• Practicing self-compassion promotes physical/emotional health and human connectedness through the understanding that we more alike than different.  In children, promoting self-compassion can be a more powerful tool than promoting self-esteem (which is based on comparison to and competition with others) (Neff, 2012). For the Orthodox Christian, self-compassion is an extension of God’s mercy upon His beloved through the sacrament of Holy Confession and our ability to accept His forgiveness.  Self-compassion speaks to the fact that we have an all-merciful God who created us out of His love in His image and likeness and continues to love despite our brokenness.

How, then, do we take these findings one step further and use them as an impetus for Orthodox living? We begin by directing our efforts toward one modest act: the intentional pause. That’s right, we need to pause. Each day. Every day. Multiple times a day. On purpose. In Christ. And we need to teach our children to do the same.  Only in this way can the fruits of the Holy Spirit be manifest in our lives and in the lives of our children. Because the more our commitments, activities, and pursuits consume our every breath, the less likely we are as families to be intentionally working to develop, exercise and let breathe the very strengths, virtues, and behaviors that will serve as the foundation for living a life in Christ.  We as Orthodox Christians need to intentionally grow more intimately in communion with our Lord Jesus Christ and become aware of the grace of the Holy Spirit working within our homes and families.   It is this grace of God that reveals to us and to our children the very spiritual gifts that our Lord has bestowed upon them for His purpose and good.  By teaching our children to pause, pray, and rest in Christ, we teach them to allow Christ to live through them and make manifest His virtues and unique gifts.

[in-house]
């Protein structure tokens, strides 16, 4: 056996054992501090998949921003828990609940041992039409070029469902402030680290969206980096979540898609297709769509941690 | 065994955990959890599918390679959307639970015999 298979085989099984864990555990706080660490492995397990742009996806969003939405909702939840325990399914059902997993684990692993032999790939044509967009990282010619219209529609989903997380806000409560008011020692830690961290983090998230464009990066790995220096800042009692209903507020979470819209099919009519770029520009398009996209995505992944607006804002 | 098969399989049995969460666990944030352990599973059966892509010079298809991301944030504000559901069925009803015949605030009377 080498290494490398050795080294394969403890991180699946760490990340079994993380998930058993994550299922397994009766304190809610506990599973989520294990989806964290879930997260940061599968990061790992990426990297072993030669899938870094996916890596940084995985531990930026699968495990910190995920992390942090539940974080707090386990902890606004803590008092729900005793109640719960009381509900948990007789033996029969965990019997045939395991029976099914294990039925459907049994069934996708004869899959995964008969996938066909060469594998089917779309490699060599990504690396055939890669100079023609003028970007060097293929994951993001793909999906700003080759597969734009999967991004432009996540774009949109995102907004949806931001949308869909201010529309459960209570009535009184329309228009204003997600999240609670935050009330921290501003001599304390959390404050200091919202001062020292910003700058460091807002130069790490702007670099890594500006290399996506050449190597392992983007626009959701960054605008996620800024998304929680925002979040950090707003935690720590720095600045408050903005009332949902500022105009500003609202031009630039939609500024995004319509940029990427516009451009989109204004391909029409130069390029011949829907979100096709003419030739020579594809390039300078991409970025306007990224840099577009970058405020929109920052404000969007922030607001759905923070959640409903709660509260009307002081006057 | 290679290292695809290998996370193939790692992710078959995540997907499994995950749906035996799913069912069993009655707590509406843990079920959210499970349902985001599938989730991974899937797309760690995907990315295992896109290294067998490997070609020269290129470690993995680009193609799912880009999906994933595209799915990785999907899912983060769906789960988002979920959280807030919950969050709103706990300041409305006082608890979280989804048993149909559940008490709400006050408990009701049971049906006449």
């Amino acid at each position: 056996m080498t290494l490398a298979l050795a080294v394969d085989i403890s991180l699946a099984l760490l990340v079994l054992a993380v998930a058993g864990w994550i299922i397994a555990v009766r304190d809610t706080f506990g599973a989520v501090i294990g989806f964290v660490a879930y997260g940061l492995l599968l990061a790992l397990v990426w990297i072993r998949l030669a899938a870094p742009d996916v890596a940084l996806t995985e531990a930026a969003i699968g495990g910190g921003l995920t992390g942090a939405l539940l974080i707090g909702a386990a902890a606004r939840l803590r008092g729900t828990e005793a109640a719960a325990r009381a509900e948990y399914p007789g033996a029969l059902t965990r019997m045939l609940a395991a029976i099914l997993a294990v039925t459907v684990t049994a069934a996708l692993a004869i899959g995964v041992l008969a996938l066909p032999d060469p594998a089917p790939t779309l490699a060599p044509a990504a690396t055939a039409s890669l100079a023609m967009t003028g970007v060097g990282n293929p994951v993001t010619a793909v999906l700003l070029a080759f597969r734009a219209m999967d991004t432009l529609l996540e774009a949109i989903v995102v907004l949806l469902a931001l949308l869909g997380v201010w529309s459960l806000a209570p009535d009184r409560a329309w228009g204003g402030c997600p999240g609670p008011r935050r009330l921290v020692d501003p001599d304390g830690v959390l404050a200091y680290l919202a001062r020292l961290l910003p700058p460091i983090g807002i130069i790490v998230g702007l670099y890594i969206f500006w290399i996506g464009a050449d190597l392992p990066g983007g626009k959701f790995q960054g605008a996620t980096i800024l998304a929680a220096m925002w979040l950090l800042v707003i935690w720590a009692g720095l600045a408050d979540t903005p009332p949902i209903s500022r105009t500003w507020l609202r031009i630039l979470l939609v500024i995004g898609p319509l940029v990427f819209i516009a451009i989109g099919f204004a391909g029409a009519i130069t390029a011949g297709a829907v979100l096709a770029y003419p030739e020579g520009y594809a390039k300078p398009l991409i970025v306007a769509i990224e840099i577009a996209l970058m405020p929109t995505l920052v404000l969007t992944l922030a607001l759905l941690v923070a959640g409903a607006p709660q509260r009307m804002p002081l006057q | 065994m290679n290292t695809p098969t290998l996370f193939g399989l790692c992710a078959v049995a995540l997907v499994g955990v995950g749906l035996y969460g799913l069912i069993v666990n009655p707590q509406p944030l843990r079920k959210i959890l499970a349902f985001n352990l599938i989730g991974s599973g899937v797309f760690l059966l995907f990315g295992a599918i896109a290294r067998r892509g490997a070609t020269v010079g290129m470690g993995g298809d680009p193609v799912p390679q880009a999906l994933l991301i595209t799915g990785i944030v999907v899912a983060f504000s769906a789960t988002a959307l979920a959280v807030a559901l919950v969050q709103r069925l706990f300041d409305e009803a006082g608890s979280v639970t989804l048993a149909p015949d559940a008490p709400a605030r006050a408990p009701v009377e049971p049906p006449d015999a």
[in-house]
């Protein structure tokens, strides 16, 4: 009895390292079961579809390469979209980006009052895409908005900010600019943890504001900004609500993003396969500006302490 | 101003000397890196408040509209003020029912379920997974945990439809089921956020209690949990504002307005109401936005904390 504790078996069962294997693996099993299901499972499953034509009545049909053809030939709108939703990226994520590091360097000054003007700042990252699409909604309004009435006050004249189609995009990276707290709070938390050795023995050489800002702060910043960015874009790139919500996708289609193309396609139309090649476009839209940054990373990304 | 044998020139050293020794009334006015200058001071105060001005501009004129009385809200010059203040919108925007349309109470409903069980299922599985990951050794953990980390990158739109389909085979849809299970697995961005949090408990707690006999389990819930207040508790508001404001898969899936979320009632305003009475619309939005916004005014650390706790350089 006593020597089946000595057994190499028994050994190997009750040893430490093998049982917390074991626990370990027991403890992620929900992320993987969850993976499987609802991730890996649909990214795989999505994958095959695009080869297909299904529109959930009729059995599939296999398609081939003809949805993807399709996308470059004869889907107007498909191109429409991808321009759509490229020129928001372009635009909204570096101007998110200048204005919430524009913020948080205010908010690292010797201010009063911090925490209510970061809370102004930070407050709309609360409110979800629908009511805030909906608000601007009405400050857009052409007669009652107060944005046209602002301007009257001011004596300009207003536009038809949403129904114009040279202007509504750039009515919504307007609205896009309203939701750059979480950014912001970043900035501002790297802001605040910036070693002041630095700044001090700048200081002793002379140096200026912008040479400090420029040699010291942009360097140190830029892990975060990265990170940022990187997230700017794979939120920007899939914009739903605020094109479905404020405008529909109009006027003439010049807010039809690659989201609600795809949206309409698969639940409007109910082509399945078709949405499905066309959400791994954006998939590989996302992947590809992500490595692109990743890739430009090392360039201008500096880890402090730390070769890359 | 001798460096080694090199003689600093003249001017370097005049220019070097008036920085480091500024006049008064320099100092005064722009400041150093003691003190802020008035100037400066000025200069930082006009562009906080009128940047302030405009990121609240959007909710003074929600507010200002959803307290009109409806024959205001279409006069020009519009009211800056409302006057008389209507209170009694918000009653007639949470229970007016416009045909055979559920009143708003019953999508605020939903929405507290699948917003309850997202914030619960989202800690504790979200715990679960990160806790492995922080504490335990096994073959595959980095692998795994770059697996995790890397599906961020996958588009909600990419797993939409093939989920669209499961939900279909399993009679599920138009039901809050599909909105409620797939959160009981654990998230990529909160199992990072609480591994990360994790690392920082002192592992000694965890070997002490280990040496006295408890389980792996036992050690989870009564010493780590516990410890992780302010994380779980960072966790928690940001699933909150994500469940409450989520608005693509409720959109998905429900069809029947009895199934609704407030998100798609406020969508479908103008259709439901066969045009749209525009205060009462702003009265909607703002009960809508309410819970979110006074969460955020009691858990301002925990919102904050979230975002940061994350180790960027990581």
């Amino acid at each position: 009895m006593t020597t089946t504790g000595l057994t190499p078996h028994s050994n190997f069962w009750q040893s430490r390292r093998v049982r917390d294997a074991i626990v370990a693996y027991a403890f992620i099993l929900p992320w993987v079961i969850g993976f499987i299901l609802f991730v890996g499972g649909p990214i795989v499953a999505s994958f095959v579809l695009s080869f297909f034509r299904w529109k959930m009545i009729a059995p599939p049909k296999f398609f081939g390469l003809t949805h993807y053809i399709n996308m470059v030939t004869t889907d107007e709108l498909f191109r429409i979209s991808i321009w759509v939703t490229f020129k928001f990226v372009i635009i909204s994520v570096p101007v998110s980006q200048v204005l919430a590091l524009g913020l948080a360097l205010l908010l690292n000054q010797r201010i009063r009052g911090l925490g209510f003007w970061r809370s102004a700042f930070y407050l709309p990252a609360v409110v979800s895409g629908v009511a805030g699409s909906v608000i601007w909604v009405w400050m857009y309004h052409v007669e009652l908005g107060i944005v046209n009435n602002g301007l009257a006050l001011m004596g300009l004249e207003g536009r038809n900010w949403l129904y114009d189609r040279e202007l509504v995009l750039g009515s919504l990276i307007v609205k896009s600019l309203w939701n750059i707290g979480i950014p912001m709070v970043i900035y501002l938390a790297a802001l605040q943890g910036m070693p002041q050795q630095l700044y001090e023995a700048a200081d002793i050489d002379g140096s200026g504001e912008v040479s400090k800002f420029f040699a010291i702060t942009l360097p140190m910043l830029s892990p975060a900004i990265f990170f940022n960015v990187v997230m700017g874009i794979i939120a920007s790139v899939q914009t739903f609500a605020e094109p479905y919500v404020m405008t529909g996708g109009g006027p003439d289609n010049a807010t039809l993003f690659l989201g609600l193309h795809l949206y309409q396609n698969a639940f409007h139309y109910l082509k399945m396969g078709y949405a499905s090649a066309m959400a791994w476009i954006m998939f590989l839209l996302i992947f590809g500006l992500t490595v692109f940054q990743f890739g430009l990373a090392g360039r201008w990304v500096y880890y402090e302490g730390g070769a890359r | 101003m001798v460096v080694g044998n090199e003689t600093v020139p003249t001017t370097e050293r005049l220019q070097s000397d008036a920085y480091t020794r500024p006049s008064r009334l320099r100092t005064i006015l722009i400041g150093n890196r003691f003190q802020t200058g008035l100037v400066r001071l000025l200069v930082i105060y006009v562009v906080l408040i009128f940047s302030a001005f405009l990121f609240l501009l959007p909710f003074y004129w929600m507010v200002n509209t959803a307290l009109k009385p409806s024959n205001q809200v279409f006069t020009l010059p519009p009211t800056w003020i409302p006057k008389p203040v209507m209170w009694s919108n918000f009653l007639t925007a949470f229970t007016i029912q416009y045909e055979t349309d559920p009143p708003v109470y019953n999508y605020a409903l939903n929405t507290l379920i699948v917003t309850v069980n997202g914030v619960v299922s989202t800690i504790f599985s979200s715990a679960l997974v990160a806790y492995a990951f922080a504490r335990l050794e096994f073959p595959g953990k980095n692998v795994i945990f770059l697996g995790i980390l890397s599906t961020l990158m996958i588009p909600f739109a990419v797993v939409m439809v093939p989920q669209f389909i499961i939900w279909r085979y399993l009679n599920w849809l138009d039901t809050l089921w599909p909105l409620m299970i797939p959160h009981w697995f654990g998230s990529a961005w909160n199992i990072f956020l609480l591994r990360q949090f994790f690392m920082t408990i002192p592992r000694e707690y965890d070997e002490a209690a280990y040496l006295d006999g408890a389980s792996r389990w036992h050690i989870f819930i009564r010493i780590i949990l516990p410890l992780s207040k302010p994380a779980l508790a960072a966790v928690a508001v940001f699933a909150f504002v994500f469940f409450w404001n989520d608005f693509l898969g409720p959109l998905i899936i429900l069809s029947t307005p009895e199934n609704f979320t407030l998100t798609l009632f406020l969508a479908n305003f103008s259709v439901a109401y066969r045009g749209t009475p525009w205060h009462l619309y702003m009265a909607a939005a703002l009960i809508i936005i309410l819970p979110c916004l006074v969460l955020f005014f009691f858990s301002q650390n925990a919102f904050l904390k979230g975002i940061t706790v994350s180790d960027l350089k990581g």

What, then, is our greatest responsibility to our children as parents, grandparents and a community of faith when the developmental needs of children are ever evolving, and confounded with distractions?  As a professional my answer would be to provide them with resources that afford enduring foundations in order to navigate the world with courage, humility, compassion, open minds, and grateful hearts.  As an Orthodox Christian my answer would be to provide an environment that can enable them take on the identity of Christ each day, as they were called to do so in love and in faith on their baptismal day.  As a parent, my answer would be to model all of the above and pray for the grace to do so each day and with every ounce of my heart, mind, and soul.

Evelyn Bilias Lolis, PhD is an educational psychologist, school climate consultant, and assistant professor of Psychology & Special Education in the Graduate School of Education & Allied Professions (GSEAP) at Fairfield University. She has worked in adolescent mental health for over fifteen years, helping to design numerous therapeutic programs for at-risk youth with a concentration in crisis counseling and intervention in the schools.  She is the former district chair of Psychology for the Stamford Public Schools.  She is a devoted member of the Church of the Archangels in Stamford, CT where she is the supervisor of the Archangels Church School Program and the chair of the Archangels Greek School Committee.   Fifteen months ago, she and her husband Elias became parents to their two beautiful daughters, Thalia and Natasha.